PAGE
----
The Florida-Georgia Supreme Court Case May Be Over. And Not in Florida’s Favor.

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As described previously:

Florida has been locked in a long-standing legal battle with Georgia regarding the ability to use freshwater running from the “ACF river basin” (that is, the Apalachicola River, Chattahoochee River, Flint River) south through North Florida and into the Gulf of Mexico. Why? Because both states have growing populations and economies which need access to that water to address that ‘thirst’. If Georgia drains off too much of the water from the source, there may not be a sufficient amount to handle Florida’s human, agricultural, and business needs.

Following a November 7, 2019 evidentiary hearing in New Mexico, Judge Kelly took the matter under advisement, and on December 11, 2019 issued a 96-page report of his findings and recommendations to the Supreme Court. 4 His summary conclusion follows:

I do not recommend that the Supreme Court grant Florida’s request for a decree equitably apportioning the waters of the ACF Basin because the evidence has not shown harm to Florida caused by Georgia; the evidence has shown that Georgia’s water use is reasonable; and the evidence has not shown that the benefits of apportionment would substantially outweigh the potential harms. 5

So what happens next? Part of that decision is up to Governor DeSantis. 6 And part is up to the Supreme Court itself.

Kelly’s recommendation is not an end to the case. Supreme Court justices must now decide whether to accept or reject his report, convene oral arguments in Washington or call for Kelly to revisit the case. If the justices want to hear from Florida and Georgia in person – like they did in January 2018 – it’s not clear whether they would have time to do so before the end of their current term in June. 7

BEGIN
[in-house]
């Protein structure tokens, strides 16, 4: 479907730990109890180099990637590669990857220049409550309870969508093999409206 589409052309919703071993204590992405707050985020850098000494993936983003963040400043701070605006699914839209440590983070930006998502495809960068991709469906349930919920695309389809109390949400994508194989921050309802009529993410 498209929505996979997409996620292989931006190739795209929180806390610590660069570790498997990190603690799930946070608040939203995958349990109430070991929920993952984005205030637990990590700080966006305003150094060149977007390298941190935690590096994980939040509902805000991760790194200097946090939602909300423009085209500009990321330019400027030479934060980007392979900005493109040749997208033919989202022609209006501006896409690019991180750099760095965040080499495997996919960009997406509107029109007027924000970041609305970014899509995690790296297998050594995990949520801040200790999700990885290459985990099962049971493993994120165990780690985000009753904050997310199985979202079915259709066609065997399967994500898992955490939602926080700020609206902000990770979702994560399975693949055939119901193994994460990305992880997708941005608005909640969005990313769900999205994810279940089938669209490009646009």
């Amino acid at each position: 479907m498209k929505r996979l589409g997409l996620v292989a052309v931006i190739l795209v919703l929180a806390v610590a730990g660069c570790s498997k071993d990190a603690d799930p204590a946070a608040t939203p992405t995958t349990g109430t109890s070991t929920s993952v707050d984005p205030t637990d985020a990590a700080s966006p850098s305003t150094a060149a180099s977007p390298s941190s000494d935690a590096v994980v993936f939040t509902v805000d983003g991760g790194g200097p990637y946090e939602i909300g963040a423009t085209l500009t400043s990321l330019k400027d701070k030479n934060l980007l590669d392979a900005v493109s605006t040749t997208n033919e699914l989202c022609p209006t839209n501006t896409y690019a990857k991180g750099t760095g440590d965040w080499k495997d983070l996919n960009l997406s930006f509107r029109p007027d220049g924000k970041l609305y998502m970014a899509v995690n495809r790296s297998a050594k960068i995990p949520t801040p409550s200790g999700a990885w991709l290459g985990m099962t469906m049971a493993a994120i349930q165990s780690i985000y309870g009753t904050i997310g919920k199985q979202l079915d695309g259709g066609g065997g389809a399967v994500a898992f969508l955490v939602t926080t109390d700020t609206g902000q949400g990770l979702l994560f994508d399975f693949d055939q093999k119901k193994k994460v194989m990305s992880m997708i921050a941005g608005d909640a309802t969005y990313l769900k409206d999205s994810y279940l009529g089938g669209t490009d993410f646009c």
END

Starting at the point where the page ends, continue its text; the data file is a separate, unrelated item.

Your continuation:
Time will tell what ‘the powers that be’ (in Florida, Georgia, and the Supreme Court) decide to do, and the final (will it be?) outcome.

1 See and

2 See /florida-georgia-water-case-remains-before-supreme-court/ and /florida-georgia-water-case-keeps-going/.

3 Ibid. at /florida-georgia-water-case-remains-before-supreme-court/ (footnote omitted).

4 See

5 Ibid. at p. 81.

6 See

7 Ibid. at

– For more information, call Philip N. Kabler of the Gainesville, FL office of Bogin, Munns & Munns at 352.332.7688, where he practices in the areas of business, banking, real estate, and equine law. He has taught business and real estate law courses at the University of Florida Warrington College of Business Administration and Levin College of Law and is the President-Elect of the Eighth Judicial Circuit Bar Association.

To consult with an experienced business law lawyer today, call 855-780-9986

NOTICE: The article above is not intended to serve as legal advice, and you should not rely on it as such. It is offered only as general information. You should consult with a duly licensed attorney regarding your Florida legal matter, as every situation is unique. Please know that merely reading this article, subscribing to this blog, or otherwise contacting Bogin, Munns & Munns does not establish an attorney-client relationship with our firm. Should you seek legal representation from Bogin, Munns & Munns, any such representation must first be agreed to by the firm and confirmed in a written agreement.

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